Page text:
11/29/2017—If the rule of law is to mean anything, and it is not clear that it any longer does, there must be instances in which the law commands things people don’t like.
So it should have been with Senator Elizabeth Warren and the question of who is the acting Director of the Consumer Financial Protection Bureau.
It is clear that President Trump is about to dismantle everything that agency was supposed to stand for, but that is the consequence of electing him. As President, he has certain powers, constitutional and statutory. One of those statutory powers is generally appointing acting Directors of Agencies upon resignation of the Director.
The issue here is purely statutory, since there is no constitutional authority to appoint acting Directors.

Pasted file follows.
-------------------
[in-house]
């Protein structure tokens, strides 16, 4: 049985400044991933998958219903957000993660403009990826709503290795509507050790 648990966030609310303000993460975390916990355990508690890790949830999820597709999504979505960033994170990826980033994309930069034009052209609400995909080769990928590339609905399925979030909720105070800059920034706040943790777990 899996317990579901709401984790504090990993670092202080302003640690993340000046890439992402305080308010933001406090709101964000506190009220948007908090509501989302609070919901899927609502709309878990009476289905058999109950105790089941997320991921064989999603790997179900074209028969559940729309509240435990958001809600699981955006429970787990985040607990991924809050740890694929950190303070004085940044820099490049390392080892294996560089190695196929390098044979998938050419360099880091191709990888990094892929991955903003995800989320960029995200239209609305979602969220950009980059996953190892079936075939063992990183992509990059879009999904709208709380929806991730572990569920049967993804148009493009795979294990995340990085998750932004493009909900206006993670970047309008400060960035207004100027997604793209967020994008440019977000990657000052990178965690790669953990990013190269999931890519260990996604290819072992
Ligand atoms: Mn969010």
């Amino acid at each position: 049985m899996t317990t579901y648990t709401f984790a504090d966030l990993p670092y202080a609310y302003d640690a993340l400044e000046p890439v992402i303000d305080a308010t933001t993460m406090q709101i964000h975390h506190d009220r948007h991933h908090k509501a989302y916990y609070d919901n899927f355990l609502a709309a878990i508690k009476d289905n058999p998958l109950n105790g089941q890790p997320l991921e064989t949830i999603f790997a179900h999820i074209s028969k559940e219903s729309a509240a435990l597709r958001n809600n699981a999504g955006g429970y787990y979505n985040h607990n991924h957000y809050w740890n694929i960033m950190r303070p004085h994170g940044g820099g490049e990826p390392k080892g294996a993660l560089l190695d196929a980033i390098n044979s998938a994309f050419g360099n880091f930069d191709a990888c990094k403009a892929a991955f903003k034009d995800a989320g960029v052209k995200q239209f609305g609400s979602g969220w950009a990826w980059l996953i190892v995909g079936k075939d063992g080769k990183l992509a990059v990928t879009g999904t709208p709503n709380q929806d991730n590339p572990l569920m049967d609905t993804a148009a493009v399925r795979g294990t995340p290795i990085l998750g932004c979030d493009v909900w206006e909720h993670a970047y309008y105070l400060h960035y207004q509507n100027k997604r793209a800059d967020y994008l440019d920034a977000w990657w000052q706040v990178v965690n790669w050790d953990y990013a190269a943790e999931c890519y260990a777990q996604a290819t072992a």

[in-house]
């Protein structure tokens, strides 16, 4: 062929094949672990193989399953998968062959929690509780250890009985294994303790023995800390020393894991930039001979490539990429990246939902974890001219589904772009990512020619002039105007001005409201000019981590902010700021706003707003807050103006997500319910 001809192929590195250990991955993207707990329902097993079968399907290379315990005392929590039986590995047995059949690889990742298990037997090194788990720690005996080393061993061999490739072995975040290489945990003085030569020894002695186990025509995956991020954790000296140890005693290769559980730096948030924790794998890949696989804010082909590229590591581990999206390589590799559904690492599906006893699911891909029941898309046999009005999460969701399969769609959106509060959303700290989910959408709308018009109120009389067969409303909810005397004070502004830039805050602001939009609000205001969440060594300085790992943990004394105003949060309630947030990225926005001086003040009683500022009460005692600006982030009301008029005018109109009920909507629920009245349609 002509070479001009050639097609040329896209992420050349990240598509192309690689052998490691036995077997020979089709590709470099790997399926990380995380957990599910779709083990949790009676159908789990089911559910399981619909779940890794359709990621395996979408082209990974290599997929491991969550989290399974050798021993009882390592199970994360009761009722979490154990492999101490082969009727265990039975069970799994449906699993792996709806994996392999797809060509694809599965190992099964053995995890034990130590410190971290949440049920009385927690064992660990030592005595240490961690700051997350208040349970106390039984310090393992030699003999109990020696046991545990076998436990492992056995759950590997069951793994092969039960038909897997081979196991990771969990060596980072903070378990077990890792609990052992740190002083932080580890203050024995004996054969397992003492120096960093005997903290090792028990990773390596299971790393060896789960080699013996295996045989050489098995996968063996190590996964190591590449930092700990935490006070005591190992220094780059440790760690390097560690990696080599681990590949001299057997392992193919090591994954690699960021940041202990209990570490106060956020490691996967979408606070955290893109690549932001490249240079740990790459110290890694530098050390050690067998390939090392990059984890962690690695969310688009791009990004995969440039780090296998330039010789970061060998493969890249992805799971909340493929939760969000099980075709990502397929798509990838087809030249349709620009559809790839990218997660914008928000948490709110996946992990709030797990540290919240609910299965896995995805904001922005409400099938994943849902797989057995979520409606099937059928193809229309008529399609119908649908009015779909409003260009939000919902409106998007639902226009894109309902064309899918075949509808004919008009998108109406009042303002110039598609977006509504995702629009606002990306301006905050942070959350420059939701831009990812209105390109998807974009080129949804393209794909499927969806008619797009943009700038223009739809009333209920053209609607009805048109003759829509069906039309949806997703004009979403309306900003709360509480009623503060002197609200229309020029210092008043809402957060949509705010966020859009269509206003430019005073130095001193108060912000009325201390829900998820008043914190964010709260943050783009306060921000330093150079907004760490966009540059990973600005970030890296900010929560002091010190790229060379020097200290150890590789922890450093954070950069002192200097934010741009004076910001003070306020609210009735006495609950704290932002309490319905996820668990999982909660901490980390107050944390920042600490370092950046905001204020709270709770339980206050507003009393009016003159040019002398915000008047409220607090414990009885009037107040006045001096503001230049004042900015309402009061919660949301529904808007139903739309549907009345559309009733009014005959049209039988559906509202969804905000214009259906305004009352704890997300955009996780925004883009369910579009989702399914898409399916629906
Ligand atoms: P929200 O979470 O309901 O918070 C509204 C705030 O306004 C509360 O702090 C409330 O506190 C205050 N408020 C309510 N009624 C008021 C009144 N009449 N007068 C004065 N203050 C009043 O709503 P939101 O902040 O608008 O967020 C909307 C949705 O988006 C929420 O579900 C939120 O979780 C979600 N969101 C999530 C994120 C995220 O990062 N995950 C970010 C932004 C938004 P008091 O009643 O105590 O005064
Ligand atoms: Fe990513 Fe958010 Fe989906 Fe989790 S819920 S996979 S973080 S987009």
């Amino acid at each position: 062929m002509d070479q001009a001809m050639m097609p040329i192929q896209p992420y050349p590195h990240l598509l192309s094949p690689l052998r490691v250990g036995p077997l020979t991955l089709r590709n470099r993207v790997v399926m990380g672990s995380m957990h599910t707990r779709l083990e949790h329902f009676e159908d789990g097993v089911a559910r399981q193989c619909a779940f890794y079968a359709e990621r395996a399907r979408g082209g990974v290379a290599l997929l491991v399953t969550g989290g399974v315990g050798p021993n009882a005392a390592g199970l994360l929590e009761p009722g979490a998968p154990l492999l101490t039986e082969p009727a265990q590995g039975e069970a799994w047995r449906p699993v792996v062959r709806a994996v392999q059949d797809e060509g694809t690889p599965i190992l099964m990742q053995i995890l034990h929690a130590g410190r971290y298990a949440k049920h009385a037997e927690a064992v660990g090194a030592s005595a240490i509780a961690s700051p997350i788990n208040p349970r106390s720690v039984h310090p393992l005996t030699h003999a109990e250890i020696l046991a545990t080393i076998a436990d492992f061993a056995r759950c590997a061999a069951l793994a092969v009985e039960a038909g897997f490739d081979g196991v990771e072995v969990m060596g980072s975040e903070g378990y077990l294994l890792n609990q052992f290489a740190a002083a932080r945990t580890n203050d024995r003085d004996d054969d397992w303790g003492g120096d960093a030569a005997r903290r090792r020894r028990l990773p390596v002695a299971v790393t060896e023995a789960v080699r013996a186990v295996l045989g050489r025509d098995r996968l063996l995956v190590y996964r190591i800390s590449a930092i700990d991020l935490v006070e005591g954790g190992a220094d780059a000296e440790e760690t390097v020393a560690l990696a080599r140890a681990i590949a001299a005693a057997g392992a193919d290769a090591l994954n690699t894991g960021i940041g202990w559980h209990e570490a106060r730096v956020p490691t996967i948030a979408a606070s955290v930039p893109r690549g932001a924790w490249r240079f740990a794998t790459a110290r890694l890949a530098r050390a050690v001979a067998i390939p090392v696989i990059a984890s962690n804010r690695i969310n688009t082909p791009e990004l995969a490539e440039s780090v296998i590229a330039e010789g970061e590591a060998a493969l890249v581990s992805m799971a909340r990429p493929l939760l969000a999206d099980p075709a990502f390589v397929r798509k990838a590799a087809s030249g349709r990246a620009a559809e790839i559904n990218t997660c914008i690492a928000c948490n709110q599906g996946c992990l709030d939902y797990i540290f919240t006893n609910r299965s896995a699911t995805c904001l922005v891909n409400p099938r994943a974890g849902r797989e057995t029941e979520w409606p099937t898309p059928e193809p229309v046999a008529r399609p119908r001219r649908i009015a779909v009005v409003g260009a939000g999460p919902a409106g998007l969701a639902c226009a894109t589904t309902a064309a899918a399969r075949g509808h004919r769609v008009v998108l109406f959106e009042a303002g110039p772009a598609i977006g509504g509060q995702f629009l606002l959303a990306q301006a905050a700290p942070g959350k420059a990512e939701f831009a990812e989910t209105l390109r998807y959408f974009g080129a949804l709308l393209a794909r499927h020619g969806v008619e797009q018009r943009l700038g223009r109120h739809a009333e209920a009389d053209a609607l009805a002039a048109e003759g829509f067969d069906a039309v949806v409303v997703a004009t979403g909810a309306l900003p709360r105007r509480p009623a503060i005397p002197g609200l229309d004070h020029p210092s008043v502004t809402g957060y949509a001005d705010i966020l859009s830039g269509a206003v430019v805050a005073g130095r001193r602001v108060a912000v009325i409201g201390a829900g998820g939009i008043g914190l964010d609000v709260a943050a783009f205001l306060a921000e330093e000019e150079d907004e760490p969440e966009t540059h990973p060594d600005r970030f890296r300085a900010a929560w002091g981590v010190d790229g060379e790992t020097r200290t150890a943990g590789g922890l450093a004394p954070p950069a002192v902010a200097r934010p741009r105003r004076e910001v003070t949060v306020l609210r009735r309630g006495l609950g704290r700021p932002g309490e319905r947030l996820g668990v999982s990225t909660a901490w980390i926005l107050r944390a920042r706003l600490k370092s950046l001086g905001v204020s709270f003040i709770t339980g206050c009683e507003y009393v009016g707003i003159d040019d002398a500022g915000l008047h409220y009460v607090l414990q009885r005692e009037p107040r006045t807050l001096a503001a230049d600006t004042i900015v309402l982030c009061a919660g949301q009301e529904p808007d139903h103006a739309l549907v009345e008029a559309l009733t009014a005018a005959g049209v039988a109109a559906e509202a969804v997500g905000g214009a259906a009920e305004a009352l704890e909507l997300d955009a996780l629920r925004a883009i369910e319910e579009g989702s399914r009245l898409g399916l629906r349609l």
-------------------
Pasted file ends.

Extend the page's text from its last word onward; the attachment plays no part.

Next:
Senator Warren claims that the current Deputy becomes acting Director because of language creating the Agency that the Deputy is acting Director in the "absence or unavailability of the Director." But that language could not apply since there is no Director. The Director has resigned. So, the President is free to use his default powers.
If the statute meant to deny the President this authority, it was not written clearly. That language looks like simple housekeeping in case the Director has a cold or is abroad.
All of this actually shows something else. We are used to making policy not in Congress but in Administrative Agencies. This gives enormous authority to people who are not themselves elected and are not really bound by statutory standards. That means policy depends on Presidential appointment. You cannot really have independence from elections in making policy in the long run. Nor should you. Even the Fed will change because Trump did not reappoint Yellen.
I guess we should consider law, as Justice Scalia might say, so that policy will not instantly change when we lose an election.